It would seem like a wild dream to imagine that new technologies could transform the economies of the tribal belts that Pakistan and Afghanistan share to the point that the people who live there are not attracted to join extremist causes. Most of those who inhabit this geographic space are Pashtuns. Pakistan has a majority of this ethnic group. In this context, I recall a conversation I had with Ashraf Ghani decades ago when, after resigning from the World Bank, he was on his way back to his native Afghanistan. Hamid Karzai, the then President of the country, had persuaded Ghani to leave the Bank and join him in his effort to turn around the country he was now leading.

“You served briefly as Pakistan’s Finance Minister in the late 1990s. Perhaps you could guide me in the areas on which I should focus,” he said. I said he should give a great deal of attention to developing the tribal areas that lie along the Pakistan-Afghanistan border. There are perhaps 20 million Pashtuns living in this space. The two governments should work together to improve the economic situation of the tribal people.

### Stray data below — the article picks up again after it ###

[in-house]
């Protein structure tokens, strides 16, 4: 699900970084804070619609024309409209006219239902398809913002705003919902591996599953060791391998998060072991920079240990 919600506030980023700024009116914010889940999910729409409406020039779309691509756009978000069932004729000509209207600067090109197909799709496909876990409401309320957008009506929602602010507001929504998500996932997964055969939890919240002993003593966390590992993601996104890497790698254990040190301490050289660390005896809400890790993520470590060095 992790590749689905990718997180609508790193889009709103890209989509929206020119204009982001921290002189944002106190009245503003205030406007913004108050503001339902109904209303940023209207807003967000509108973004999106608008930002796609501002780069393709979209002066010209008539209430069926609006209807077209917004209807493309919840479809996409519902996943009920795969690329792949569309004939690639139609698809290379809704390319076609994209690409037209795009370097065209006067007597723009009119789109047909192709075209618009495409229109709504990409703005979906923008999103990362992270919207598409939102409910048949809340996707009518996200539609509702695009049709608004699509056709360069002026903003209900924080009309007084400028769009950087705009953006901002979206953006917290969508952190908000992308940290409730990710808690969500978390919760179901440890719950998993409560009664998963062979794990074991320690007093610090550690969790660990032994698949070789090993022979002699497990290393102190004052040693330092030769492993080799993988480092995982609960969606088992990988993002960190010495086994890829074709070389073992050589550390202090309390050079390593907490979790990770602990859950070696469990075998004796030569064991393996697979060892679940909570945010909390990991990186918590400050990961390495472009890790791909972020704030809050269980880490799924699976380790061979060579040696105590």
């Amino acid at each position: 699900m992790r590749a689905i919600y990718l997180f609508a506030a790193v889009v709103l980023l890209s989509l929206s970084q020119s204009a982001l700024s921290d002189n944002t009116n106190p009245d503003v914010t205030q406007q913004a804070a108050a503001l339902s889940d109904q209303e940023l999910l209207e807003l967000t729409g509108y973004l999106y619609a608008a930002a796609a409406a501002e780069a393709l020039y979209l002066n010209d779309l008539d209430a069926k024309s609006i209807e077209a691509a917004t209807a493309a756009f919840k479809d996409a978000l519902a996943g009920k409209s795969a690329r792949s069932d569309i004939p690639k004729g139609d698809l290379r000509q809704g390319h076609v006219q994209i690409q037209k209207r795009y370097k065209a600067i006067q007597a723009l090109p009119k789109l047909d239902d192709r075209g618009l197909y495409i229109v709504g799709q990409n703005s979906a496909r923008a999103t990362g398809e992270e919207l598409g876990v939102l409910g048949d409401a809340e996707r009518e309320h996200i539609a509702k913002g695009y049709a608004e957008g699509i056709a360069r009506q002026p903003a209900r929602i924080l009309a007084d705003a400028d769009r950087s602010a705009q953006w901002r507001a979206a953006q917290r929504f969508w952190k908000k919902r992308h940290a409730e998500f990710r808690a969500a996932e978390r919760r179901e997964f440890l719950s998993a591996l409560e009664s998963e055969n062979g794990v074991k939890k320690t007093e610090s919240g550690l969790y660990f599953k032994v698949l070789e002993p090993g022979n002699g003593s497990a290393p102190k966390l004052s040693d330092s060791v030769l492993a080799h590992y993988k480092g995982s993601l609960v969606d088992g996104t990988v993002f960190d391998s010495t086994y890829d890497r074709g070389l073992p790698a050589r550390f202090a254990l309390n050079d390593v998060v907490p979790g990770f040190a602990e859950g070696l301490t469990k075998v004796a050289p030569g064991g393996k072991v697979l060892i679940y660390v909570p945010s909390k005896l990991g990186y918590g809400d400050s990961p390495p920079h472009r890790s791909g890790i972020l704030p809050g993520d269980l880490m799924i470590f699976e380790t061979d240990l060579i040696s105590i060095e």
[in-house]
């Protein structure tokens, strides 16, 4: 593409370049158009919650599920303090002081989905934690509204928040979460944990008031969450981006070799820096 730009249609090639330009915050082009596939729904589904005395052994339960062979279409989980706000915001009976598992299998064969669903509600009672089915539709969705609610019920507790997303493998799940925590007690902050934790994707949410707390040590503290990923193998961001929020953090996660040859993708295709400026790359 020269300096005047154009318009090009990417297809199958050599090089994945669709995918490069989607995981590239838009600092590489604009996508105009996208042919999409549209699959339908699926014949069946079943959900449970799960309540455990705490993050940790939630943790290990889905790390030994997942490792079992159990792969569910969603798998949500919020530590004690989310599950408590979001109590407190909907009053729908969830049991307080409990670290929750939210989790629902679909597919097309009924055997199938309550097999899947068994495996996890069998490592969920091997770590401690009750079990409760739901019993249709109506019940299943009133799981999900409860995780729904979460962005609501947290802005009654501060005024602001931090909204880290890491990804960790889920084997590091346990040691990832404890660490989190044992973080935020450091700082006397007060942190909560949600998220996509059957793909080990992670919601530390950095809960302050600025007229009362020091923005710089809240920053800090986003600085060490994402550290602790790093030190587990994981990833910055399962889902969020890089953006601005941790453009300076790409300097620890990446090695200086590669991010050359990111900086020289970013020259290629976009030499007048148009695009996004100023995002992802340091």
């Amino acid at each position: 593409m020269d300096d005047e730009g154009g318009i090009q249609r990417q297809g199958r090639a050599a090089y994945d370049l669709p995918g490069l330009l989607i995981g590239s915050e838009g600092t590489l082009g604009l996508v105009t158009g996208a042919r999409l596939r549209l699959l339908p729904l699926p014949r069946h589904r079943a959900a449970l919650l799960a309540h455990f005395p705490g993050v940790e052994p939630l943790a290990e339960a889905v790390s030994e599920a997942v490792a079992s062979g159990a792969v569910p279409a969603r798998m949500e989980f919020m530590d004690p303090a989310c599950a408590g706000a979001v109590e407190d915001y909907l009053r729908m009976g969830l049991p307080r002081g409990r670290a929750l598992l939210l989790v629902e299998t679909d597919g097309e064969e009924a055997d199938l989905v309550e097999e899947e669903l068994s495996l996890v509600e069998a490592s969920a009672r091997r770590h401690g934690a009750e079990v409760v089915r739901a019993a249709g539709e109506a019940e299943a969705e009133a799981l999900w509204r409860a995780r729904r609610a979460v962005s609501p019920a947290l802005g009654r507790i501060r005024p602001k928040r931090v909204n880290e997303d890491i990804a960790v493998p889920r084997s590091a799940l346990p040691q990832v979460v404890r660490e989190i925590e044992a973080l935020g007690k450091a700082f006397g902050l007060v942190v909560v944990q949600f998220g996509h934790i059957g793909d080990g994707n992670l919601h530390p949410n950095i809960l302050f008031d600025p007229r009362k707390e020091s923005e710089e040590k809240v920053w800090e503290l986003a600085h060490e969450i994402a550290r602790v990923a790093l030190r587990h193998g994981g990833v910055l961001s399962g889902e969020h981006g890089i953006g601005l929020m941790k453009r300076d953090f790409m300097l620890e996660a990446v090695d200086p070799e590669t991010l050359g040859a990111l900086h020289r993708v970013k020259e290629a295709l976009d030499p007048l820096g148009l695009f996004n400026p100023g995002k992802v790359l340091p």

The two international development banks — the World Bank and the Asian Development Bank — which had developed projects to improve the economic well-being of the people in these two areas were focusing on developing agriculture and irrigation in the two belts. That was the wrong approach since these areas’ large mountainous terrain and not many sources of water made it difficult to use agriculture as the base of development. The approach should be to develop new skills in the areas in which the tribal folks had shown aptitude. They did a lot of metal working in the hundreds of gun shops that are in the areas. The two governments should focus on this approach and use China as a partner.